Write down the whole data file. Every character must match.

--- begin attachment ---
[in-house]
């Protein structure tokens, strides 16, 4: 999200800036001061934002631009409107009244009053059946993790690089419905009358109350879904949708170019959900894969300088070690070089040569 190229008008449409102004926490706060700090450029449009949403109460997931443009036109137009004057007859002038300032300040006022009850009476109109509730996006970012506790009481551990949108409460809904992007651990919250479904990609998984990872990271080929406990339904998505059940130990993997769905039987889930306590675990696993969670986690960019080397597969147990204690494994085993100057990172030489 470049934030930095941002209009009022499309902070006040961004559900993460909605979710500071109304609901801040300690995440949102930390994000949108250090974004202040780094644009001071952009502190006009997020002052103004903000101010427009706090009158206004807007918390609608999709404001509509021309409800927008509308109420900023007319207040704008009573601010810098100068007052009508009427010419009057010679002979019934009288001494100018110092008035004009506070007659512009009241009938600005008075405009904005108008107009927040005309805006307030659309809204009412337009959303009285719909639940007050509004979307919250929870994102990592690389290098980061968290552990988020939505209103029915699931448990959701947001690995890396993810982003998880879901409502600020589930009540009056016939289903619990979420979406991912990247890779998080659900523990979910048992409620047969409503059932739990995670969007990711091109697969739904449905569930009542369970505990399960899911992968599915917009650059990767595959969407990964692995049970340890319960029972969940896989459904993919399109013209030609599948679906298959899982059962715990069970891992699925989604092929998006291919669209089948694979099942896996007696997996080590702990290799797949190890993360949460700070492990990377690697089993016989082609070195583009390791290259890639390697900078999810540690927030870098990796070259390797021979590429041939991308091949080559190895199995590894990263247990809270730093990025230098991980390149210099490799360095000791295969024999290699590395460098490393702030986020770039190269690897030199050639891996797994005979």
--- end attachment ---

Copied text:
[in-house]
């Protein structure tokens, strides 16, 4: 999200800036001061934002631009409107009244009053059946993790690089419905009358109350879904949708170019959900894969300088070690070089040569 190229008008449409102004926490706060700090450029449009949403109460997931443009036109137009004057007859002038300032300040006022009850009476109109509730996006970012506790009481551990949108409460809904992007651990919250479904990609998984990872990271080929406990339904998505059940130990993997769905039987889930306590675990696993969670986690960019080397597969147990204690494994085993100057990172030489 470049934030930095941002209009009022499309902070006040961004559900993460909605979710500071109304609901801040300690995440949102930390994000949108250090974004202040780094644009001071952009502190006009997020002052103004903000101010427009706090009158206004807007918390609608999709404001509509021309409800927008509308109420900023007319207040704008009573601010810098100068007052009508009427010419009057010679002979019934009288001494100018110092008035004009506070007659512009009241009938600005008075405009904005108008107009927040005309805006307030659309809204009412337009959303009285719909639940007050509004979307919250929870994102990592690389290098980061968290552990988020939505209103029915699931448990959701947001690995890396993810982003998880879901409502600020589930009540009056016939289903619990979420979406991912990247890779998080659900523990979910048992409620047969409503059932739990995670969007990711091109697969739904449905569930009542369970505990399960899911992968599915917009650059990767595959969407990964692995049970340890319960029972969940896989459904993919399109013209030609599948679906298959899982059962715990069970891992699925989604092929998006291919669209089948694979099942896996007696997996080590702990290799797949190890993360949460700070492990990377690697089993016989082609070195583009390791290259890639390697900078999810540690927030870098990796070259390797021979590429041939991308091949080559190895199995590894990263247990809270730093990025230098991980390149210099490799360095000791295969024999290699590395460098490393702030986020770039190269690897030199050639891996797994005979």